The Kaufmann–Bucherer–Neumann experiments measured the dependence of the inertial mass of an object on its velocity. The historical importance of this series of experiments performed by various physicists between 1901 and 1915 is due to the results being used to test the predictions of special relativity. The developing precision and data analysis of these experiments and the resulting influence on theoretical physics during those years is still a topic of active historical discussion, since the early experimental results at first contradicted Einstein's then newly published theory, but later versions of this experiment confirmed it. For modern experiments of that kind, see Tests of relativistic energy and momentum, for general information see Tests of special relativity.
Emil Georg Cohn, was a German physicist.
Kurd Friedrich Rudolf von Mosengeil, also Curd Friedrich Rudolf von Mosengeil, was a German physicist.
Jakob Johann Laub was a physicist from Austria-Hungary, who is best known for his work with Albert Einstein in the early period of special relativity.
Alfred Heinrich Bucherer was a German physicist, who is known for his experiments on relativistic mass. He also was the first who used the phrase "theory of relativity" for Einstein's theory of special relativity.
Paul Gerber was a German physics teacher. He studied in Berlin from 1872-1875. In 1877 he became a teacher at the Realgymnasium in Stargard in Pommern. Gerber is known for his controversial work on the speed of gravity and the perihelion shift of Mercury's orbit.
Vladimir Sergeyevitch Ignatowski, or Waldemar Sergius von Ignatowsky and similar names in other publications, was a Russian physicist.
In physics, a quantum is the minimum amount of any physical entity involved in an interaction. The fundamental notion that a physical property can be "quantized" is referred to as "the hypothesis of quantization". This means that the magnitude of the physical property can take on only discrete values consisting of integer multiples of one quantum.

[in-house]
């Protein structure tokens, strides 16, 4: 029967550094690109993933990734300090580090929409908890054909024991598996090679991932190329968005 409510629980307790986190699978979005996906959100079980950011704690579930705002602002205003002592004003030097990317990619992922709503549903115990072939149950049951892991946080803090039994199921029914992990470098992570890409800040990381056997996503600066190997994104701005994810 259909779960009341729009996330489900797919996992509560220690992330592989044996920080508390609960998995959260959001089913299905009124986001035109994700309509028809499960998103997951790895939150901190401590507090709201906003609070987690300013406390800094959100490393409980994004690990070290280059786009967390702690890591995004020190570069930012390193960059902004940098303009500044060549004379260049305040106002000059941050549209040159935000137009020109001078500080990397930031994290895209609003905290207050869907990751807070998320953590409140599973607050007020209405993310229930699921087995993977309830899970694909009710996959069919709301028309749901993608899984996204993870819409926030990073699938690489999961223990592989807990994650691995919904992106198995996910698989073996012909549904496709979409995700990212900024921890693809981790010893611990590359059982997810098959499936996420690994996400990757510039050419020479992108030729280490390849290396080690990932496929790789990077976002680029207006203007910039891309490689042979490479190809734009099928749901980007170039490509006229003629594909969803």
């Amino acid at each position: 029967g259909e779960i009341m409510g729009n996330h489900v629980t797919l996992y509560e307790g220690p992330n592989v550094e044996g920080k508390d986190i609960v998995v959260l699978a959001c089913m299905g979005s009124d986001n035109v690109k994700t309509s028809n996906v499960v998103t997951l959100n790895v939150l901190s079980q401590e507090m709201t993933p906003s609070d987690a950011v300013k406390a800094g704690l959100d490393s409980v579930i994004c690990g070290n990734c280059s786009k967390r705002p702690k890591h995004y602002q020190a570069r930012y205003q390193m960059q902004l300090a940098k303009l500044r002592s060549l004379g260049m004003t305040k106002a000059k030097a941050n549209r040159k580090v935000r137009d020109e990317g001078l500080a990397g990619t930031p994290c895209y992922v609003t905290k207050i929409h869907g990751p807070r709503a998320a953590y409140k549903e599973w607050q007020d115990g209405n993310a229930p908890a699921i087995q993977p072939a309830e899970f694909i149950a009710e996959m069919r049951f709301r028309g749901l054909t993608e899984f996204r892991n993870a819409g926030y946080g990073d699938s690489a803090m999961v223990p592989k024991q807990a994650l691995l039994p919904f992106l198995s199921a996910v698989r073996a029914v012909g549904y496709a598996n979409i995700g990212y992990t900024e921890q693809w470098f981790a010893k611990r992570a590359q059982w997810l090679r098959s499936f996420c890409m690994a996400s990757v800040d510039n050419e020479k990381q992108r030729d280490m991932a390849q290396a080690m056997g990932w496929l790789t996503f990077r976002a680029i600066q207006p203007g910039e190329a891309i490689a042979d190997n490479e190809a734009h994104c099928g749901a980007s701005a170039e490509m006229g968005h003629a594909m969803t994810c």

Friedrich Kottler was an Austrian theoretical physicist. He was a Privatdozent before he got a professorship in 1923 at the University of Vienna.
Criticism of the theory of relativity of Albert Einstein was mainly expressed in the early years after its publication in the early twentieth century, on scientific, pseudoscientific, philosophical, or ideological bases. Though some of these criticisms had the support of reputable scientists, Einstein's theory of relativity is now accepted by the scientific community.
Father of quantum mechanics is a moniker applied to several individuals. Strictly speaking, Max Planck, Werner Heisenberg, and Erwin Schrödinger have equal claim and recognition. Max Planck unwittingly originated the vast field of quantum theory with his famous Planck Equation and is regarded as the 'true but reluctant father' of the modern concept of 'quantum of energy' that underlies all quantum phenomena. However, according to acclaimed science historian Thomas Kuhn, head of applied physics Douglas A. Stone, cognitive scientist Douglas Hofstadter and many others, including Planck himself, it was Albert Einstein who quantized the radiation field by arguing that light itself was quantized - as opposed to Planck's much more ambiguous argument that quantization only occurred at the sites of emission and absorption. Kuhn, Stone and Hofstadter all argue that it was Einstein, not Planck, who quantized the radiation field. For this reason, and his many other seminal contributions to quantum theory, Einstein is regarded by many science historians as the father of quantum theory.